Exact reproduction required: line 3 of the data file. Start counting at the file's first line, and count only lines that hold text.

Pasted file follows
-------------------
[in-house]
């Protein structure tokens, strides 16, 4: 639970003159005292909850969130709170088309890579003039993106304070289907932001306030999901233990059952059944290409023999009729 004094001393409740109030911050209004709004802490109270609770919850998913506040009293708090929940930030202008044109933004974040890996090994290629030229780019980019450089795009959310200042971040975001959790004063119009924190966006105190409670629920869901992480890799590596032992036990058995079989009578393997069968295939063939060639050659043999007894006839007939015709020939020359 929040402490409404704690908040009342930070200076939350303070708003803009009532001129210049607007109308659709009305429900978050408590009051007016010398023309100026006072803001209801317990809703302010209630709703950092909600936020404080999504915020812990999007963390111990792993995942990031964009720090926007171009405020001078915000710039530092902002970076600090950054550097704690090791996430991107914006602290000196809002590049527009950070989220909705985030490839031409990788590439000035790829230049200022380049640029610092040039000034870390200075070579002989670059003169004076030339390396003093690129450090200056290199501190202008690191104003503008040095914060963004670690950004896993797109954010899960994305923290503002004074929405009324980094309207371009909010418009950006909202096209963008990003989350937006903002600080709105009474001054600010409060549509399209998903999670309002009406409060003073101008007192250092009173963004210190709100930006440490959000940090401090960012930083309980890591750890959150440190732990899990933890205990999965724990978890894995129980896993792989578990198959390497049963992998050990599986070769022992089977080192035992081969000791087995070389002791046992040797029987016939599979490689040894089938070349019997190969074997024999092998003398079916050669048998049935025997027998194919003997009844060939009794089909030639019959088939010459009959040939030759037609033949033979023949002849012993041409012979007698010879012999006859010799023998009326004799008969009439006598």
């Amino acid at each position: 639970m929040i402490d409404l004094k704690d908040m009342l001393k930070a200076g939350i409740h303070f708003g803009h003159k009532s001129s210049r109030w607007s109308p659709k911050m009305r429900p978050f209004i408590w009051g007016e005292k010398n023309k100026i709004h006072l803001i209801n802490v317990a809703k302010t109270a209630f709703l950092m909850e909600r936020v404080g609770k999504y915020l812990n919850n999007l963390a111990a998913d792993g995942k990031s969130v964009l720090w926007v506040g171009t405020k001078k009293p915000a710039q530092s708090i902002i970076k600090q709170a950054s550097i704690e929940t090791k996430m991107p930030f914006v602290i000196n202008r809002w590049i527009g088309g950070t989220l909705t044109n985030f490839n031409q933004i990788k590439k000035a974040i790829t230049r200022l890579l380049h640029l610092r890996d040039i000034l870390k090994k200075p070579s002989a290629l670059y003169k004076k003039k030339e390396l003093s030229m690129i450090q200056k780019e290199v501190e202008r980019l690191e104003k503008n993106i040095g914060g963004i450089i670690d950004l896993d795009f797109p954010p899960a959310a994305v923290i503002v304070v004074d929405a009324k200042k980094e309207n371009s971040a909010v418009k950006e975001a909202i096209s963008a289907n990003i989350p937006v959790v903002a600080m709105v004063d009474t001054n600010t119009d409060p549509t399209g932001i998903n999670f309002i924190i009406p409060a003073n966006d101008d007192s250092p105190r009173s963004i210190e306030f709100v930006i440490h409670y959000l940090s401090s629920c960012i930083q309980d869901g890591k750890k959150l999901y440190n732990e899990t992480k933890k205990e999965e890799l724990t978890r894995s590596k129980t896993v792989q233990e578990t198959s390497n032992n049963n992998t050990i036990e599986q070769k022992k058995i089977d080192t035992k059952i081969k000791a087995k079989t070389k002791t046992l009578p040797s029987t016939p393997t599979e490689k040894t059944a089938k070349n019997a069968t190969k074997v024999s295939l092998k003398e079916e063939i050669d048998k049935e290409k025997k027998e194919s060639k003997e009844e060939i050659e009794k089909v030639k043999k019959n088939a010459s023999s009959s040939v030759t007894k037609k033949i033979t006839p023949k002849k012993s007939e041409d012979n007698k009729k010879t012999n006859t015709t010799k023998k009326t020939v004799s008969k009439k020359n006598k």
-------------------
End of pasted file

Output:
């Amino acid at each position: 639970m929040i402490d409404l004094k704690d908040m009342l001393k930070a200076g939350i409740h303070f708003g803009h003159k009532s001129s210049r109030w607007s109308p659709k911050m009305r429900p978050f209004i408590w009051g007016e005292k010398n023309k100026i709004h006072l803001i209801n802490v317990a809703k302010t109270a209630f709703l950092m909850e909600r936020v404080g609770k999504y915020l812990n919850n999007l963390a111990a998913d792993g995942k990031s969130v964009l720090w926007v506040g171009t405020k001078k009293p915000a710039q530092s708090i902002i970076k600090q709170a950054s550097i704690e929940t090791k996430m991107p930030f914006v602290i000196n202008r809002w590049i527009g088309g950070t989220l909705t044109n985030f490839n031409q933004i990788k590439k000035a974040i790829t230049r200022l890579l380049h640029l610092r890996d040039i000034l870390k090994k200075p070579s002989a290629l670059y003169k004076k003039k030339e390396l003093s030229m690129i450090q200056k780019e290199v501190e202008r980019l690191e104003k503008n993106i040095g914060g963004i450089i670690d950004l896993d795009f797109p954010p899960a959310a994305v923290i503002v304070v004074d929405a009324k200042k980094e309207n371009s971040a909010v418009k950006e975001a909202i096209s963008a289907n990003i989350p937006v959790v903002a600080m709105v004063d009474t001054n600010t119009d409060p549509t399209g932001i998903n999670f309002i924190i009406p409060a003073n966006d101008d007192s250092p105190r009173s963004i210190e306030f709100v930006i440490h409670y959000l940090s401090s629920c960012i930083q309980d869901g890591k750890k959150l999901y440190n732990e899990t992480k933890k205990e999965e890799l724990t978890r894995s590596k129980t896993v792989q233990e578990t198959s390497n032992n049963n992998t050990i036990e599986q070769k022992k058995i089977d080192t035992k059952i081969k000791a087995k079989t070389k002791t046992l009578p040797s029987t016939p393997t599979e490689k040894t059944a089938k070349n019997a069968t190969k074997v024999s295939l092998k003398e079916e063939i050669d048998k049935e290409k025997k027998e194919s060639k003997e009844e060939i050659e009794k089909v030639k043999k019959n088939a010459s023999s009959s040939v030759t007894k037609k033949i033979t006839p023949k002849k012993s007939e041409d012979n007698k009729k010879t012999n006859t015709t010799k023998k009326t020939v004799s008969k009439k020359n006598k």